TINDALL, or TYNDALE, William, Eng lish reformer and translator of the Bible: b. near Welsh borders, about 1490; d. Vilvoorden, Belgium, 6 Aug. 1536. He entered the Univer sity of Oxford in 1510, and was graduated in 1512. He subsequently went to Cambridge, where he resided till 1521, and about this latter date became tutor to the children of Sir John Walsh, a landed gentleman in Gloucestershire. He preached with great acceptance in the neigh borhood, but soon got into trouble owing to his unorthodox views. In 1523 he went to London, where he came under the influence of Luther's teaching. It was at this time that he began his translation of the New Testament, but find ing it unsafe to carry out such a work in Eng land, he went to Hamburg in 1524, and immedi ately afterward to Luther at Wittenberg, where he remained till April 1525. During this time he was proceeding with his translation, with the assistance of one William Roy, and the printing of it was begun at Cologne in 1525. A Roman Catholic clergyman, John Cochlxus, came to know of this, and obtained an injunction order ing the stoppage of the work, whereupon Tin dall went to Worms and had the work printed there. It was smuggled into England in 1526, and at once Archbishop Warham and Bishop Tunstall took the lead in seizing and burning copies. Attempts were also made to get hold of Tindall, but he fled to Marburg, where he enjoyed the protection of the landgrave of Hesse. Here he became a Zwinglian in his attitude on the Eucharist, and published some of his most important original works, including The Parable of the Wicked Mammon' (1528) ; 'The Obedience of a Christian Man,) and 'How Christian Rulers Ought to Govern' (1528), and 'The Practyse of Prelates' (1530). He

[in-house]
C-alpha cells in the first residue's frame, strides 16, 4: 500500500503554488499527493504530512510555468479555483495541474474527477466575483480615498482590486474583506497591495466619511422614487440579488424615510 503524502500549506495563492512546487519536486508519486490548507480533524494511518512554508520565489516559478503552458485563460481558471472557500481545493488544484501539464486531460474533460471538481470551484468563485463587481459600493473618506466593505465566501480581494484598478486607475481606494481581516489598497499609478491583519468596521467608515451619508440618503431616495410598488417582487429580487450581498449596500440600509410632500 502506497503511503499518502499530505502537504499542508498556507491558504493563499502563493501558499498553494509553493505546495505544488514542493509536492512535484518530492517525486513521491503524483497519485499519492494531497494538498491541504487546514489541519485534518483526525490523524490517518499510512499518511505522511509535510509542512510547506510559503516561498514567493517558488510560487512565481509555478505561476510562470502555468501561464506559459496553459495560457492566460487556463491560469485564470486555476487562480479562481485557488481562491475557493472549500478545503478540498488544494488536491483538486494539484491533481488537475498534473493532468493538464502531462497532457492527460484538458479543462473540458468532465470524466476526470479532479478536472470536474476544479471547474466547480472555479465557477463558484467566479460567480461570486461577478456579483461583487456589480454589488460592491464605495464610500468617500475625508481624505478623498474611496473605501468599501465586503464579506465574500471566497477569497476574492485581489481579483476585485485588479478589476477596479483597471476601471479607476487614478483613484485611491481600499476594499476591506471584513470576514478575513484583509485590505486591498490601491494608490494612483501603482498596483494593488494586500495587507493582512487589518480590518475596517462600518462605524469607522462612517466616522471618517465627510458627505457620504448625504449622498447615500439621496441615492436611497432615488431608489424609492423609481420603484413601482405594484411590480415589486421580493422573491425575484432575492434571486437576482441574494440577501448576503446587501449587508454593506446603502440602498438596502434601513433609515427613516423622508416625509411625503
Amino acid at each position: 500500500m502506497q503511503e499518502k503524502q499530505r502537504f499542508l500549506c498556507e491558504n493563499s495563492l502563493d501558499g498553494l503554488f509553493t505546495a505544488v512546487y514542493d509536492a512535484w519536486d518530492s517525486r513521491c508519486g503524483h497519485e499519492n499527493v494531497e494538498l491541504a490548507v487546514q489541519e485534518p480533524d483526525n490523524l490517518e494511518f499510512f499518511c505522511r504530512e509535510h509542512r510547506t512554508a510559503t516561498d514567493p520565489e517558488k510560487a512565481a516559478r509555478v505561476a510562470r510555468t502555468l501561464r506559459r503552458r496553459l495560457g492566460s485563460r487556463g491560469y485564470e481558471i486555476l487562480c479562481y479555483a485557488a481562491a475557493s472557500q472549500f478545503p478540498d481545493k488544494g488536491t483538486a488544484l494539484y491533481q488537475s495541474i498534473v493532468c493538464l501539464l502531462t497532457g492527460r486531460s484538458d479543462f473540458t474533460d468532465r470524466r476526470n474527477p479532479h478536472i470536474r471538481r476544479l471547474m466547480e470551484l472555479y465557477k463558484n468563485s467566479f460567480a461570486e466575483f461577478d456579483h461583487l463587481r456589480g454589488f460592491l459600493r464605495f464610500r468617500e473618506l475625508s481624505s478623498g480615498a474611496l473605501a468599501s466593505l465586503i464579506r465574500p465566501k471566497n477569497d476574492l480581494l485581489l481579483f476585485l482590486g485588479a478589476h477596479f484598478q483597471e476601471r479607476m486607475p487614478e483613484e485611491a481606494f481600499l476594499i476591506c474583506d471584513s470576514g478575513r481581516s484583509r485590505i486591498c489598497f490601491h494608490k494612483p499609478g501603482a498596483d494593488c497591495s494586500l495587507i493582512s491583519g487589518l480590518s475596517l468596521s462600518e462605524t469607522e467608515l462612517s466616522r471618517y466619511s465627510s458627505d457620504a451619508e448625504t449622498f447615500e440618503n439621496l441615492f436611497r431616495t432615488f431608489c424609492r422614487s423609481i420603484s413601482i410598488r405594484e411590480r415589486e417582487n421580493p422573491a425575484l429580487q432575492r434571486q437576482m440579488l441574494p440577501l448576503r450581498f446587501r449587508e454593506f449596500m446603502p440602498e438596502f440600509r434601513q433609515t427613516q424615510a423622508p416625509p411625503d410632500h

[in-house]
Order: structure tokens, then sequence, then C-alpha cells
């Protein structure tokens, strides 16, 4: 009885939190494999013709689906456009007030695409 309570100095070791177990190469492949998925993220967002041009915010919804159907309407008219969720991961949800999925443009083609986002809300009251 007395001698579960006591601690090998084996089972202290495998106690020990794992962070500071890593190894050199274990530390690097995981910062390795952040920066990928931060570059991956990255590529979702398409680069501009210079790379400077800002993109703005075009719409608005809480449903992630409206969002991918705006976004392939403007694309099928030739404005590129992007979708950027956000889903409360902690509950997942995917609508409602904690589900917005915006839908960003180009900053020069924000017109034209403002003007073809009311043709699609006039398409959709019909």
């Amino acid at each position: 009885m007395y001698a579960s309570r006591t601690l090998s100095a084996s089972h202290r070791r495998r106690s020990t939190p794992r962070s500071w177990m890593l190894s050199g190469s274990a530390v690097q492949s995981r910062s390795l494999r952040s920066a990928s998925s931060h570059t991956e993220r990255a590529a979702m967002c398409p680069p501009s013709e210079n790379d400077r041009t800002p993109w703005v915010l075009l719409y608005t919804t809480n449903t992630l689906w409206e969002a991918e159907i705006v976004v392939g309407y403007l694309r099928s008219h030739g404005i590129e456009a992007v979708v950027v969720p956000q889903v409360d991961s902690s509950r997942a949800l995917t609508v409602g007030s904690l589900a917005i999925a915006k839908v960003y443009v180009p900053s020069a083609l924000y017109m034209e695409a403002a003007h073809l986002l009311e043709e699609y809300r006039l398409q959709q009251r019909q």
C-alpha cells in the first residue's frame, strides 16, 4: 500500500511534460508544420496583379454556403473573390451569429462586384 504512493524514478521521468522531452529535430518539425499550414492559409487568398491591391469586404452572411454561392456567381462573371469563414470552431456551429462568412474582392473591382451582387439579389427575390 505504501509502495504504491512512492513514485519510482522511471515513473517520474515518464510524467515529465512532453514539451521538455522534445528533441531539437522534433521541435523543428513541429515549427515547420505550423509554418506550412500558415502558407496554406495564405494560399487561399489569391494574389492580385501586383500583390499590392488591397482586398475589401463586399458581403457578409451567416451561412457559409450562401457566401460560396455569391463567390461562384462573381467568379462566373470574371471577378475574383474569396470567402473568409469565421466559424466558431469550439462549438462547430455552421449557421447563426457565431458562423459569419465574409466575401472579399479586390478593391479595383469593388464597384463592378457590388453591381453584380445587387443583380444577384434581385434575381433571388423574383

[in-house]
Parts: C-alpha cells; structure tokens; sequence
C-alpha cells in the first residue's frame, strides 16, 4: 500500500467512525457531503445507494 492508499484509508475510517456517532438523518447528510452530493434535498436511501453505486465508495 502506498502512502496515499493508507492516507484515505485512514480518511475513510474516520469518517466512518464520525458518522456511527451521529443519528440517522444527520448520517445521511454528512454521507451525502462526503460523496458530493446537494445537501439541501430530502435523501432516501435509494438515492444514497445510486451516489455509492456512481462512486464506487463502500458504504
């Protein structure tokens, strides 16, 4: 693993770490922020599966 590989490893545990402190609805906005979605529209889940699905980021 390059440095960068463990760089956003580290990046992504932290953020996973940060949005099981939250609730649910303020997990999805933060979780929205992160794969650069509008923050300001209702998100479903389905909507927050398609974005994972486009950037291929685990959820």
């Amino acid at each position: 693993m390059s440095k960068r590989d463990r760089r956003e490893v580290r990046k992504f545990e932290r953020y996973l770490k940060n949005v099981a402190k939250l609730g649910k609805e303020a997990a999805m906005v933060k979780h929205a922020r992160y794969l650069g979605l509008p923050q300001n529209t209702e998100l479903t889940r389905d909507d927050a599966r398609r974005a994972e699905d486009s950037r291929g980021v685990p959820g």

also engaged in a vigorous polemic with Sir Thomas More. From Marburg he went to the Netherlands, and for several years resided in Antwerp, but toward 1533 left the city for a time, owing to Henry VIII's efforts to seize him. In 1535 he was captured at Antwerp by the imperial officers, assisted by an English Roman Catholic student named Phillips who professed to adopt his reforming opinions. He was lodged in the state prison at Vilvoorden, near Brussels, and despite some efforts to save him, made by Cromwell and others, he was tried for heresy, condemned, degraded from holy orders, then strangled and his body burned. A fragment of the interrupted Cologne print of his New Testament translation is in the British Museum, and there are two extant copies of the first edition of his complete New Testa ment (1525), one (practically complete) in the Baptist College, Bristol, the other (incomplete) in Saint Paul's Cathedral. A revised edition was issued by him at Antwerp in 1534, and a further revision in the following year. His translation of the Pentateuch appeared at Mar burg in 1529-30, and that of Jonah at Antwerp in 1531; a copy of each is in the British Mu seum. Tindall's translation is of much import ance in the history of the English style and English literature, and formed the basis, as far as it went, of the Authorized Version of nearly a century later. There is an edition of Tindall's original works by the Parker Society (3 vols.; 184.3-50). Consult Demaus, 'Life of William Tindall' (1886) ; Price, I. M., 'Ancestry of Our English Bible' (Phila. 1907).